But interestingly, in his masterpiece work, The Diversity of Life, 1992, he said this:
“Here is the means to end the great extinction spasm: The next century will be the era of restoration in ecology.”
That was twenty-seven years ago and still, more than ever, the prediction is profoundly correct. In the face of the ever-increasing global destruction of species and ecosystems, it has become obvious that protection efforts alone are not enough to mitigate the damage. Something more must be done to save our planet’s diversity of life. And native ecosystem restoration will serve as a critical tool for rescuing Earth’s vanishing biodiversity.
Often ecosystem restoration starts and ends with the restoration of the native plant community, and that’s especially true of restorations on a smaller scale. So it’s largely a botanical pursuit. But by virtue of the existence of a healthy restored native plant community there follows an increase in numbers of animal species, such as birds, mammals, reptiles, amphibians, insects, spiders, and others. Hence the ecosystem with its native biodiversity is, at least in large part, successfully restored.
Restoration ecology follows two important rules of thumb:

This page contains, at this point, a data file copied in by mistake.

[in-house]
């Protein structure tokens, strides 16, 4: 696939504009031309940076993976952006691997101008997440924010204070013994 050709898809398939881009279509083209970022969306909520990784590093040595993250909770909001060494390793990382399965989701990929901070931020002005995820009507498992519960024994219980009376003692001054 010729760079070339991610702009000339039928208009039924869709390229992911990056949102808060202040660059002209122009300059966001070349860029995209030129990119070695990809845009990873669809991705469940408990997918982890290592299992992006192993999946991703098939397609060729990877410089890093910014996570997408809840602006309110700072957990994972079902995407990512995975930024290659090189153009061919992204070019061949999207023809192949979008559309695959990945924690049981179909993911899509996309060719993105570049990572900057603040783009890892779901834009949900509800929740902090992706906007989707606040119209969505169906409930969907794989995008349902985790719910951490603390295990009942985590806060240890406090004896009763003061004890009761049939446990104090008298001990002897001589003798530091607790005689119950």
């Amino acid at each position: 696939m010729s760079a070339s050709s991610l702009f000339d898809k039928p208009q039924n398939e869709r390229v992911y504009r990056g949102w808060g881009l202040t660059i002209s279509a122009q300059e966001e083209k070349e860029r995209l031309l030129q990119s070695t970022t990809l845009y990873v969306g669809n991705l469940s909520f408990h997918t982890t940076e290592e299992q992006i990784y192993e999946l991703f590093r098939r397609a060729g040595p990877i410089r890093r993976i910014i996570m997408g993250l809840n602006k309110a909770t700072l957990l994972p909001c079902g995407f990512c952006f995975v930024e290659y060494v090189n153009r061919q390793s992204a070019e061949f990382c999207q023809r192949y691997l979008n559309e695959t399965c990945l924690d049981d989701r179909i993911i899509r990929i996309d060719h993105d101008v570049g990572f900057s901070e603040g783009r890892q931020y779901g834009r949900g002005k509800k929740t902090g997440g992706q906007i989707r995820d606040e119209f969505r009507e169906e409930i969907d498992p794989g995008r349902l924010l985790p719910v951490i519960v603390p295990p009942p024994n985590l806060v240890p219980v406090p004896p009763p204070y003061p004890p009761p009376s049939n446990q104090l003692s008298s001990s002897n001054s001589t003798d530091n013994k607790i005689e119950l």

These two rules of thumb have particular importance to endemic species (a species that exists in a particular area and nowhere else on Earth) and species in peril. Fragmentation of ecosystems does cause loss of biodiversity. These two concepts are important in conservation decision making, for example, the establishment of corridors to connect a fragmented ecosystem.
...to be continued...stay tuned....
Johnny Armstrong, Author
Now that my 42-year career as a pathologist (which I like to think of as being Columbo behind a microscope), is a story for another time, I’m focusing more time and energy on my long-time passion for and commitment to critical conservation issues. As a first-time published novelist, I’m also discovering the new and sometimes exciting, sometimes baffling world of book promotion. Shadowshine is my first novel.
“Up there on your bookshelf between Tolkien and Watership Down is where this book belongs. As an anthropomorphic adventure that winds through the realm of animals possessing courage, savagery, perseverance, and ultimately wisdom in the face of mounting evil threats – humans disconnected from the natural world – the tale is relevant, if not necessary.”
Kelby Ouchley, author of Bayou Diversity: Nature & People in the Louisiana Bayou Country
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Shadowshine, An Animal Adventure
by Johnny Armstrong
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